This interest in management signals a considerable shift from the automotive packaging seminars over five ago. At that time, auto industry executives seemed to be more interested in container design and material selection than in controlling the container. Marti Morris of Logistics Insights, a lead logistics provider for Daimler-Chrysler, said that until recently the container was typically thought of as "the stepchild of industry, not given the intensity of parts or getting parts to the line." Cost justification was a key topic in previous years, but allowances for container loss or management costs were inadequate.
Diana called container management one of the most difficult tasks facing reusable packaging programs, and a number of other speakers echoed her view. Michael Diaz, president of CAPS (Container and Pallet Services), which rents containers to automotive companies and other businesses, offered some refreshingly candid views on the challenge of container management. He has been unimpressed with radio frequency identification (RFID) tracking so far. "RFID has been a very big bust for us so far," he said. "It is expensive and not very reliable."
Last year, CAPS provided RFID tracking for part racks at a GM plant.
He was equally disappointed with the practicality of returnable dunnage. "Reusable dunnage screws up the economics of a reusable packaging program," he said. "It can triple the repositioning cost." The consensus at the seminar seemed to be that returnable dunnage resulted in special challenges. Some times it is discarded or put in the wrong container. It is hard to distinguish, especially if the dunnage it not labeled.
Michael also cautioned the audience not to underestimate the cost of repositioning empty containers. "The rule is that, almost without exception, it takes longer than planned to reposition containers," he said. In one case, a 24-day turnaround was the agreement with the customer, but CAPS found the turnaround time took 47 days.
In-House Container Control
A highlight of the seminar was a panel discussion on container control by Daimler-Chrysler, Ford, GM and Toyota. The first three have launched — or are in the process of launching — integrated container tracking software; these companies have decided to manage their own containers, at least from a tracking perspective.
"Different companies have different philosophies," noted Franko Bayer of Ford. "We chose to manage the containers ourselves." Third party lead logistics providers such as Comprehensive Logistics often provide the actual hands-on management of sorting, staging and return, however.
Common to all of the new initiatives are features such as real-time inventory and a pull system that is integrated with production systems to generate requests for specific container shipments to specified suppliers based on planned production. Batch information on empty and full container movements are captured from ASNs, minimizing manual entry requirements. All of the systems have mechanisms to identify suppliers that have been shipped excessive containers in order to halt further shipments to them until they are needed. This prevents unauthorized use and build-up of containers. Likewise, if suppliers ship in expendable packaging, the tracking systems determine whether or not they should have reusables; if they should, charges for expendable packaging are not accepted by the assembly plant.
GM began rolling out its CLIPS (Container Logistics Information Planning System) about two years ago. According to GM, its mission is to "provide a tool that supports GM business practices by improving the ability to forecast, monitor and manage GM returnable shipping containers as a corporate asset."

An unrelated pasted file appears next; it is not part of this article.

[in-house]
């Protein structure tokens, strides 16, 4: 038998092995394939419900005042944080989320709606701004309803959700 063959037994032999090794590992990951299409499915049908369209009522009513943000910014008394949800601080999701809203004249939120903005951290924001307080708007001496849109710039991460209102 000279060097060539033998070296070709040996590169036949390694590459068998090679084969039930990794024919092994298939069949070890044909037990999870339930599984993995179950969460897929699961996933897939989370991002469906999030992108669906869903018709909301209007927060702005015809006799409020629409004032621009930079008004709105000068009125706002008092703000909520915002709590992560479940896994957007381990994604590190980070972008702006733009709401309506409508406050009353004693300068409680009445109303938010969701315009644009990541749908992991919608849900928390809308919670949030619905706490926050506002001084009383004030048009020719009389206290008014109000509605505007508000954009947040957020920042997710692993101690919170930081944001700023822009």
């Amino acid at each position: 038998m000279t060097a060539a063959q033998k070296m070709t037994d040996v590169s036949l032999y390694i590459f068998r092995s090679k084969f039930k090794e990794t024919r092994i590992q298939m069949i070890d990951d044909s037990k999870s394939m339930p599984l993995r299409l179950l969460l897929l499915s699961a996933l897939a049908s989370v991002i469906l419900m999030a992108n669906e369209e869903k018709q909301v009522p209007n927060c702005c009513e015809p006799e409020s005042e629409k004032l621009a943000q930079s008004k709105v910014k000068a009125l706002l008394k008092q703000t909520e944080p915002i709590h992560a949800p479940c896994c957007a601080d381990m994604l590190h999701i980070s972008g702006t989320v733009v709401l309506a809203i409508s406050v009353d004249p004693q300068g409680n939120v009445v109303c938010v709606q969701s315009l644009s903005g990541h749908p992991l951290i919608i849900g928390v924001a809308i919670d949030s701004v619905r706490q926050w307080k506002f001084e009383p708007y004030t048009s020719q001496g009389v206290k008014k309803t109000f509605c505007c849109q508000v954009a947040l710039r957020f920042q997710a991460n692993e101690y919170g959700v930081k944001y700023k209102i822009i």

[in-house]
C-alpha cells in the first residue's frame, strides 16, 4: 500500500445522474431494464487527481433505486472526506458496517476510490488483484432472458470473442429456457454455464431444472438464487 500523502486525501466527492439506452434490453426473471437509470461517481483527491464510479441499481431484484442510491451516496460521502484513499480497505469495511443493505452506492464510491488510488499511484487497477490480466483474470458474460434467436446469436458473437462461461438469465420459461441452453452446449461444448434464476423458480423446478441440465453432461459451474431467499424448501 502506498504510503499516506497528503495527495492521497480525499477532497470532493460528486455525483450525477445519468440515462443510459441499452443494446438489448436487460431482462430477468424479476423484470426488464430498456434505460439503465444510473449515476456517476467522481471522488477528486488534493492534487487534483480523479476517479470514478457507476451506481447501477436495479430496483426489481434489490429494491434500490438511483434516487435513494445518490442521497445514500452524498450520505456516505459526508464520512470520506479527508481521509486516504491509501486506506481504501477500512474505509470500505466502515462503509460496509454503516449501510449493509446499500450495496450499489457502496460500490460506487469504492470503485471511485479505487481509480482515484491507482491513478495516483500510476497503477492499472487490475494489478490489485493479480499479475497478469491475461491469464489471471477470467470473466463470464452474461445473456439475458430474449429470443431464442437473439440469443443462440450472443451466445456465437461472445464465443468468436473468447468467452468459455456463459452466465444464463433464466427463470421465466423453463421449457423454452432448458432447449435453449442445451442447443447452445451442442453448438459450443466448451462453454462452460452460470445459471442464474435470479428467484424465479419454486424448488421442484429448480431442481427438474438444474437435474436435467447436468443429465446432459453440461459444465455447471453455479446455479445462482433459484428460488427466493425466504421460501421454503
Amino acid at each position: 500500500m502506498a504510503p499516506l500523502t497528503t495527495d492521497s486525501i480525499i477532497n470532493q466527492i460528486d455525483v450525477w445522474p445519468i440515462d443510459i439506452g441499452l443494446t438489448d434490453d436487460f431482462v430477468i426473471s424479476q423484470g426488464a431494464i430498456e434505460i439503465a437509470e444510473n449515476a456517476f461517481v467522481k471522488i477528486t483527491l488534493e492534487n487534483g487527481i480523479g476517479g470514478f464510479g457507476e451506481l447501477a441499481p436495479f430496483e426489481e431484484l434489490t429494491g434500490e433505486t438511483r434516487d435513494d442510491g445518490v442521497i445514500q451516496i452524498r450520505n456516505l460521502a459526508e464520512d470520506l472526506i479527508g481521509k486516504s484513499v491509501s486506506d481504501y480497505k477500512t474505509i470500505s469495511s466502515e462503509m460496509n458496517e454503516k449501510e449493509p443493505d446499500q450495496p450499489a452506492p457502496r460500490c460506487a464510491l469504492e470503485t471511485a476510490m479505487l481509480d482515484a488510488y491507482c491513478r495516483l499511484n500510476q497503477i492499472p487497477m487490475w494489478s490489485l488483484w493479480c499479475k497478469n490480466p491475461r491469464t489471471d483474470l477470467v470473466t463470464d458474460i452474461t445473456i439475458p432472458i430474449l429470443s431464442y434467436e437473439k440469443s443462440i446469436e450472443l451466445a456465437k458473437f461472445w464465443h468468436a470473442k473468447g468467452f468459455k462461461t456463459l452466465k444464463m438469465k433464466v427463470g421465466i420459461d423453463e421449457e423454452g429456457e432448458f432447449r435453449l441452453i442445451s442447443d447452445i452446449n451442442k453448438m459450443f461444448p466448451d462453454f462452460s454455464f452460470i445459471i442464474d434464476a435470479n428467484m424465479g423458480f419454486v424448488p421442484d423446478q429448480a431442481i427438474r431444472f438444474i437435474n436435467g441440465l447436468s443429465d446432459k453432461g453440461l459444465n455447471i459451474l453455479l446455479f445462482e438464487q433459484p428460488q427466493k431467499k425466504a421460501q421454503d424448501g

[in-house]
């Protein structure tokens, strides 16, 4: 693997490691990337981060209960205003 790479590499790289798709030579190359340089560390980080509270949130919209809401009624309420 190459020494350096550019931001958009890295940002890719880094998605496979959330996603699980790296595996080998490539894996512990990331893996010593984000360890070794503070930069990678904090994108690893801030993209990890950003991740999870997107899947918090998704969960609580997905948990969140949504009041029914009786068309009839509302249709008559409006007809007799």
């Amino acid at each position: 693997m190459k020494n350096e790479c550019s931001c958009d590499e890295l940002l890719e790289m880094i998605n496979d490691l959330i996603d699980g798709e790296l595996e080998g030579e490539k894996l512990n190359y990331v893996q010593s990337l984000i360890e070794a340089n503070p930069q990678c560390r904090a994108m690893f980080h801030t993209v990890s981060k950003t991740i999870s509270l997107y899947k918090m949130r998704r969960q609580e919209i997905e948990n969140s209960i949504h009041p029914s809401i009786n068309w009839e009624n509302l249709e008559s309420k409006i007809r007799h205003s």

"We need to support the guy on the dock and provide him a reasonable way to do his job," Tom said. With 154 million pounds of freight moving daily into 76 plants, Clips provides GM with a better way to track its containers in the supply chain and to allocate empties as needed to suppliers based on planned upcoming production. "We are looking at a change in culture out there to get people to look at containers in a different way."
Daimler-Chrysler, which has 37 plants and 5.4 million containers, launched its new Container Management System in January. It is currently using it in its U.S. and Canadian plants, according to Karl Roberts of Daimler-Chrysler. Mexico and the company’s parts division have not yet been included. The system’s three main features include real-time container inventory visibility through the entire system, accurately identifying supplier empty container requirements with a pull system, and a dynamic tracking system for containers on a Web-based program.
Ford began pilot testing this year of its new container management and control system, Franko said. It will provide real-time inventory, ensure containers are returned as needed to suppliers, and provide information of empty and full containers on hand at assembly plants. "We want to treat containers like parts," Franco commented. "We are focusing on real-time inventory. How many are in the four walls? How many are in the supply base?"
Toyota has a substantially different approach to container management. It does not track containers on an ongoing basis but engages in sample testing. For example, in a six week study last summer, it discovered that 99.3% of containers were returned and 0.7% were missing. About 0.5% of containers were found to be damaged, as were about 6% of pallets and top caps.
Toyota relies on its level production schedule, level ordering method, ‘milk run’ transportation system, minimum inventory levels, and visual controls, such as container ID and trailer diagrams, to ensure a steady flow of containers. Because inventories are lean, a shortage of containers itself becomes the warning signal. "One of our strategies is to have a small container fleet size so we will be able to see any bump or major problem," Tom pointed out. Central to Toyota’s system is the Kaizen or continuous improvement approach. A problem is identified and better methods are developed to improve productivity. "Our focus is on making sure it doesn’t happen next time," Tom said.
The seminar also included an update on RFID technology by Dr. Robb Clark of MSU, an overview by Bill Hoffman of Intermec of the rapidly developed RFID standard developed for tire manufacturers, and a session on packaging system design implications for rail transport. It concluded with an informative tour of the school of packaging laboratory, including demonstrations of testing equipment, as well as of RFID technology.
The reusable packaging seminar was a worthwhile event, highly recommended to pallet people wanting to upgrade their knowledge of reusable packaging programs, especially in the alternative materials arena.